Monday, July 11, 2016

Sew Your Own Reusable Fabric Grocery Bags

This month's DIY posts are all about trying to curb waste through swapping reuseable bags into our routine in lieu of plastic.  Today's how-to is basic but oh-so-versatile fully lined (or reversible) sturdy machine-washable fabric tote bag. We'll also share a full how-to for a custom insulated tote for your chilled and frozen foods in hot weather, and a heavy-duty shoulder-friendly carry-bag for pedestrian shopping.  Those nifty little mesh produce bags?  We'll share that how-to as well, so stay tuned!

Tip: If you are planning to make multiples, make a prototype bag first to ensure you're happy with size, shape, structure, ruggedness, comfort, etc, then you can confidently "assembly line" bulk cut and sew a whole set.

To make your own tote, you will need heavy-duty washable fabric, coordinating thread, scissors (a cutter is also handy but not required), an iron and ironing board, and basic sewing equipment. The steps/photos shown are for a fully lined (and reversible) bag - sturdy, hard-wearing, and attractive too!  To make an unlined bag, you can adapt from the same basic process, but will need to finish your exposed seams. 

  • Cut fabric(s) to size. For a lined bag made from four panels (suitable for directional pattern) you will need:
    • Four identical large squares/rectangles (two for the outside, two for the inner/lining) at the desired bag size + seam allowances and extra for the top fold.
    • Two long narrow rectangular strips (standard: double the desired width, thick: quadruple the desired width) + seam allowances at the desired length plus extra to attach. 
Preparing the layers of the bag:
  • Starting with one layer (inside/liner or outside) bag: Place the two panels right-side-in.  If your fabric is directional, ensure that both are right-side-up to the same side, which will be your top edge. Sew the sides and bottom edges together at the seam allowance. Do not sew the top. Recommended: Repeat a second row of stitching between the seam allowance and edge for added strength. Repeat for the other bag layer layer.
  • Double check to ensure equal size. Iron flat if needed and trim any loose threads.
Boxing the bottom corners to add shape to the bag:
  • Box all of the bottom corners to give the bag added shape.  To box a corner, measure an equal distance in both directions from where the side seam meets the bottom seam and draw a square. Repeat on both sides. Pull the corner into a point, seams flat (ironing recommended) so that the lines from your back/front square meet on the diagonal across the corner.  Sew along the diagonal line, taking care to ensure seams are held flat.  Optional: Repeat a second row of stitching between the seam and corner for added strength.  Trim excess.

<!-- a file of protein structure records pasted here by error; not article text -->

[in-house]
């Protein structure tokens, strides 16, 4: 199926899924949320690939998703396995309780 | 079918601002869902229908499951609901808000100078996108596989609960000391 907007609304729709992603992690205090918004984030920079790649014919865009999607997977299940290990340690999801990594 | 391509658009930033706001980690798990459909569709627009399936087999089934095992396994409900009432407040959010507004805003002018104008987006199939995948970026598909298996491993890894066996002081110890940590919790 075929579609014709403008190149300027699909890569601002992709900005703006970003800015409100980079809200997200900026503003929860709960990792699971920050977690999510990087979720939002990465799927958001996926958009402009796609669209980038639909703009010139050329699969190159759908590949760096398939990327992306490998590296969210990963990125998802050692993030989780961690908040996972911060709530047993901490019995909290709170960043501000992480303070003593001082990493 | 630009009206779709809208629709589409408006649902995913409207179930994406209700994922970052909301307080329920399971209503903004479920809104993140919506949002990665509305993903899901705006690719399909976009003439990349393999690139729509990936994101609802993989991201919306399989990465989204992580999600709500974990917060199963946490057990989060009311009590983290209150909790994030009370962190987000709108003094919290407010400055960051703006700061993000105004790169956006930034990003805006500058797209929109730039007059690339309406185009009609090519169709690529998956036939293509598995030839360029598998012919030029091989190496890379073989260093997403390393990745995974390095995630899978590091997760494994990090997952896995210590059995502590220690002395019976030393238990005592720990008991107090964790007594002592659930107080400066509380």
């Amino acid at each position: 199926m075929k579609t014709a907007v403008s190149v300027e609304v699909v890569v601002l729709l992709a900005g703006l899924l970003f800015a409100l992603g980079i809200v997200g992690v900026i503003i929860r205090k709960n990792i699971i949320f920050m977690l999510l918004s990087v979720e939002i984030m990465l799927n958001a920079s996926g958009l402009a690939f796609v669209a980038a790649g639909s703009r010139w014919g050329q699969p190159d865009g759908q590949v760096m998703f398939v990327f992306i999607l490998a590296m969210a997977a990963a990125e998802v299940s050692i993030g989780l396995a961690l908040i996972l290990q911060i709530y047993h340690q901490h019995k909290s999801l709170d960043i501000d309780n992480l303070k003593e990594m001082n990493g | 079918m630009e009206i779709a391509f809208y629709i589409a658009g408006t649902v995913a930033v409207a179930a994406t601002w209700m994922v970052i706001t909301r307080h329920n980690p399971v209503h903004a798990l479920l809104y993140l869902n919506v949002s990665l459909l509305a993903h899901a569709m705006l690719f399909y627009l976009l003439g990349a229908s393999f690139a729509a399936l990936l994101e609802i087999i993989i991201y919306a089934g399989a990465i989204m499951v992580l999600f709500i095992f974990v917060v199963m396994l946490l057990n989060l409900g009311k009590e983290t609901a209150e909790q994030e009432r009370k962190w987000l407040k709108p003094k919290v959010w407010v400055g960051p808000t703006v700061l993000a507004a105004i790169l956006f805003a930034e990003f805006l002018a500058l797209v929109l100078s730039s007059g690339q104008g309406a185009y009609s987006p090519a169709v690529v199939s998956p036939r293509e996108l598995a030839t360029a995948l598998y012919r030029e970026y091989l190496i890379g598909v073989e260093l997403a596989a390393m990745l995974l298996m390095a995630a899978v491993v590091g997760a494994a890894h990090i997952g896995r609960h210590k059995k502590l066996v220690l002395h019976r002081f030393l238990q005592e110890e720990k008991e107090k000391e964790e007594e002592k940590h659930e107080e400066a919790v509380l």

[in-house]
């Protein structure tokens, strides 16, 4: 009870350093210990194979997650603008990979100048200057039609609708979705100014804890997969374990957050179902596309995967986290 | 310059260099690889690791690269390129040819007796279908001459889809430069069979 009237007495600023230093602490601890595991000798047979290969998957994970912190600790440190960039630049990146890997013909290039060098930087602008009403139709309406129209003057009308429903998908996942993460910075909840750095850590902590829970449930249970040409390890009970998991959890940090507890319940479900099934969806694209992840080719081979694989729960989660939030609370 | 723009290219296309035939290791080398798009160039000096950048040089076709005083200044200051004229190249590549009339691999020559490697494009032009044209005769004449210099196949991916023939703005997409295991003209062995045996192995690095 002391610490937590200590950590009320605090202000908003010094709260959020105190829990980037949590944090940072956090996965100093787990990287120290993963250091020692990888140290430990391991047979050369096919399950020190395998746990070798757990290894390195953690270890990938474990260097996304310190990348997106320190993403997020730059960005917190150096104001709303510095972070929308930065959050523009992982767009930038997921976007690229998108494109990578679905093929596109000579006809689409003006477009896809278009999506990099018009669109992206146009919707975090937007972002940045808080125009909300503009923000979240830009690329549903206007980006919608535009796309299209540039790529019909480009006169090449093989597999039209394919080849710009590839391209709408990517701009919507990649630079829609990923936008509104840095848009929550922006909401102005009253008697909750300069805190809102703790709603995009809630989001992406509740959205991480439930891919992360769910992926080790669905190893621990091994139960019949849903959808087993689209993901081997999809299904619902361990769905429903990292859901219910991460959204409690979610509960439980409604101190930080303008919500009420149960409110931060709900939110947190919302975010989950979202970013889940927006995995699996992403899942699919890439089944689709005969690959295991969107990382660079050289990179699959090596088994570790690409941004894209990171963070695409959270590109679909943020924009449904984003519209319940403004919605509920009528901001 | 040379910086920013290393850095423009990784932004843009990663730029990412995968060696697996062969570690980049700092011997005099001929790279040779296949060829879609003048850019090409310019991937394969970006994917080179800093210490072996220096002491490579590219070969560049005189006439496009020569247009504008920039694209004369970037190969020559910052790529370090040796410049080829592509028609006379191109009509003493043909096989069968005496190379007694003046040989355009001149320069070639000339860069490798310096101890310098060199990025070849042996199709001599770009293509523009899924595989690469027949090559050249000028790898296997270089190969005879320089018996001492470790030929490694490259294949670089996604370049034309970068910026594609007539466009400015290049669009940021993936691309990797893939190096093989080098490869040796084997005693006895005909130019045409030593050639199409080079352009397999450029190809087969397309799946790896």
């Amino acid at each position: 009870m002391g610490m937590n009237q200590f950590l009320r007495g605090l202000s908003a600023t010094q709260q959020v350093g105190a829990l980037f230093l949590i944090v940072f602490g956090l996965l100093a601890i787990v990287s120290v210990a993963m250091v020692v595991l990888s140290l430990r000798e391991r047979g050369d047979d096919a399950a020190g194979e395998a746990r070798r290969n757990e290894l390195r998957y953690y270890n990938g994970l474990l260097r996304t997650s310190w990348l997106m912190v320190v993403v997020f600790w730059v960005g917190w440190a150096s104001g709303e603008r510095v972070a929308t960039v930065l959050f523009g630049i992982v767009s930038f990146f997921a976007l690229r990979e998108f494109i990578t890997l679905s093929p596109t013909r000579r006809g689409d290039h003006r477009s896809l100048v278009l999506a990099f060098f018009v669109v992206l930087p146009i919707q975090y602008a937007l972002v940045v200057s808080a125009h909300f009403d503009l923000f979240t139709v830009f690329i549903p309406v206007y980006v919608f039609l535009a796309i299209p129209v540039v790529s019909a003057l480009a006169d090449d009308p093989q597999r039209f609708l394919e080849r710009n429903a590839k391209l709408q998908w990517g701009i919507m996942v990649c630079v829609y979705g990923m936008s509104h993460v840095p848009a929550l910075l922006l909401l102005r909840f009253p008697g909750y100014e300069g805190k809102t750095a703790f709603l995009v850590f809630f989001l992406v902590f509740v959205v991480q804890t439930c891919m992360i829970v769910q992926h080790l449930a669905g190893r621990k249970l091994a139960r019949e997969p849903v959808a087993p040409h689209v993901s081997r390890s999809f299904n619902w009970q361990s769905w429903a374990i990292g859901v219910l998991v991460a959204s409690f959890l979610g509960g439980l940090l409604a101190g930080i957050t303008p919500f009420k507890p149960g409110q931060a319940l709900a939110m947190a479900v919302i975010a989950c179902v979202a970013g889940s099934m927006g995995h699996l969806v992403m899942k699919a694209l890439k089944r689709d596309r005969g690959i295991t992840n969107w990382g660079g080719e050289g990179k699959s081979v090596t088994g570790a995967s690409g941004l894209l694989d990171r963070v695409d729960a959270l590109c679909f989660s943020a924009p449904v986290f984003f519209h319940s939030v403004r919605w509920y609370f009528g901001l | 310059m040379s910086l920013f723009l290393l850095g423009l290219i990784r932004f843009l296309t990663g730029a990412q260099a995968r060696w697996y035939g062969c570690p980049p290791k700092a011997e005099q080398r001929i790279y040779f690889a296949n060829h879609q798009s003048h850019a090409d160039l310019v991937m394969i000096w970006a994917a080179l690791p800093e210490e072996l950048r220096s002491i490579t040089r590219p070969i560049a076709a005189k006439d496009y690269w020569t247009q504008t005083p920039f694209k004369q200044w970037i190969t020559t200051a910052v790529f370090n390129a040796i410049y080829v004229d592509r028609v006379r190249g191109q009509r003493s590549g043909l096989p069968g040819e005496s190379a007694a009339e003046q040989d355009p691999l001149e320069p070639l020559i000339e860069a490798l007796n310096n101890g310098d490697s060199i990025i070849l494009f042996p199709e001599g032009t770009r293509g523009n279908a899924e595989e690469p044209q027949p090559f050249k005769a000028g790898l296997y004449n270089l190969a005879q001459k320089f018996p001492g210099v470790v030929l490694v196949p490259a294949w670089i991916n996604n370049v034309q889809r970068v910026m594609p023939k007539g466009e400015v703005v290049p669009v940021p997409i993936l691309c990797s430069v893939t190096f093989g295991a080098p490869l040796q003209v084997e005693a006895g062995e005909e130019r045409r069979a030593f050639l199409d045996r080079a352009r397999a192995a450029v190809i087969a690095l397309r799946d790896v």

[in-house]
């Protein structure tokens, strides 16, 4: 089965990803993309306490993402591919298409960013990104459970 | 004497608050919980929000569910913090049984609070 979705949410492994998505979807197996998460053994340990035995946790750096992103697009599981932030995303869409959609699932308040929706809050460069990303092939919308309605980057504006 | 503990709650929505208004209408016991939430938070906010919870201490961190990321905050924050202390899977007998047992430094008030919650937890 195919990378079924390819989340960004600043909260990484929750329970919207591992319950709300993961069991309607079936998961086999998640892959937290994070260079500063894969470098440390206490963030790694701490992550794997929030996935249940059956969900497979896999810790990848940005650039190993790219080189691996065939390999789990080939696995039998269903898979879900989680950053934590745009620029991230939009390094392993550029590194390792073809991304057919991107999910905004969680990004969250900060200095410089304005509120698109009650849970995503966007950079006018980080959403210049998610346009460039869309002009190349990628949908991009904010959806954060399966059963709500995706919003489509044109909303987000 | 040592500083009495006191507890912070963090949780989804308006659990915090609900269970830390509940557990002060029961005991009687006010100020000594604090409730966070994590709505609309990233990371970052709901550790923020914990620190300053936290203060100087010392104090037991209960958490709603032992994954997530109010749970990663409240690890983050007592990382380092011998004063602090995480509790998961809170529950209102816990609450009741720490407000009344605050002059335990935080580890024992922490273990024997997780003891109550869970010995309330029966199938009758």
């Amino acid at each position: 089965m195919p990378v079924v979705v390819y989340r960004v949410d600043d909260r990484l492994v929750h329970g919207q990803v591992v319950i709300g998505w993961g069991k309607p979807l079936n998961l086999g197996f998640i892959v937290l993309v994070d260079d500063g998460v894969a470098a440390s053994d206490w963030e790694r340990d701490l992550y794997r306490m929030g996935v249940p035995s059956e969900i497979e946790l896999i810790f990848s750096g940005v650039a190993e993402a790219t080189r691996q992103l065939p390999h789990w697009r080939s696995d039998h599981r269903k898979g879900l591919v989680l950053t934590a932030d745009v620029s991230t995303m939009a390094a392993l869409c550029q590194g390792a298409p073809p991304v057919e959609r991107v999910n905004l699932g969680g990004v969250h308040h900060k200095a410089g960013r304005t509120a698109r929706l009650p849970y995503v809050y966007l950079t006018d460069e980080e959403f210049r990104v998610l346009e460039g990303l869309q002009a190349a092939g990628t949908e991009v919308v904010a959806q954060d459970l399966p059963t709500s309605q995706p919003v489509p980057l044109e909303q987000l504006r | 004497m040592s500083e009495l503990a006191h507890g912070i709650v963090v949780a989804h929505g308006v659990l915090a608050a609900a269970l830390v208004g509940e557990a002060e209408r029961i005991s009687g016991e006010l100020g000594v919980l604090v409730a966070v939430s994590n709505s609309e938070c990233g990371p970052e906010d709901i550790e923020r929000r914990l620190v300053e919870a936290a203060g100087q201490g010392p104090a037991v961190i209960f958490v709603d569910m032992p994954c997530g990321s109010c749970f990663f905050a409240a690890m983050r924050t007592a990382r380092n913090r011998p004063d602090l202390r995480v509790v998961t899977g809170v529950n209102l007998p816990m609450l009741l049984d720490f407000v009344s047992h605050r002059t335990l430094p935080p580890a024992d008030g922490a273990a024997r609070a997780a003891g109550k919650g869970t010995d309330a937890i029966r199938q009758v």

Adding handles and assembling the bag:
  • Fold an even extra wide seam allowance along the top of each bag and iron to crease.
  • Inverse the outer bags to right-side-out. Place the inner bag/liner wrong-side-out inside the outer, and double check that everything is equal and snug. Place aside while you prepare the handles.  Tip: Before sewing and attaching handles, safety pin the bag and temporary handles together and check for comfort, etc.  If the width right?  The length?  The spacing? Adjust now and save angst later. For packing and carrying groceries, you may wish to have a nice wide handle spacing, but it is completely user-preference.

  • Fold each handle strip along the mid-line into half and iron to crease. Fold a seam allowance along the edge of each handle strip, and iron to crease. The handles shown are basic double layer - you can also go full quadruple or add interfacing. Sew a narrow seam along the open edge, ensuring that you capture the folded edge underneath.  Repeat at the same distance from the fold on the closed edge.
  • Remove the inner/liner from the outer and pin the handles into position on the outside (wrong side) of the liner. Sew the handle to the bag using a crossed box, just below the raw edge of the folded top.  You can skip this step if you wish and just secure when you sew through when joining hem the top, but this method will be stronger - important for heavy groceries.
  • Place the inner/liner back inside the outer bag.  Ensure that the side seams are aligned and the the folded top edges are flush.  Sew together.  Optional: Repeat a second row of stitching between the seam allowance and edge for added strength. Tip: If your inner and outer are sewn with different threads - like mine - you may have to compromise on visible stitching. You can experiment with the thread/bobbin trick (different coloured threads on each) or stitch carefully to make it work for you as an accent.

1 comment:

  1. P.S. Don't worry, that's not how I actually pack my groceries. ;)


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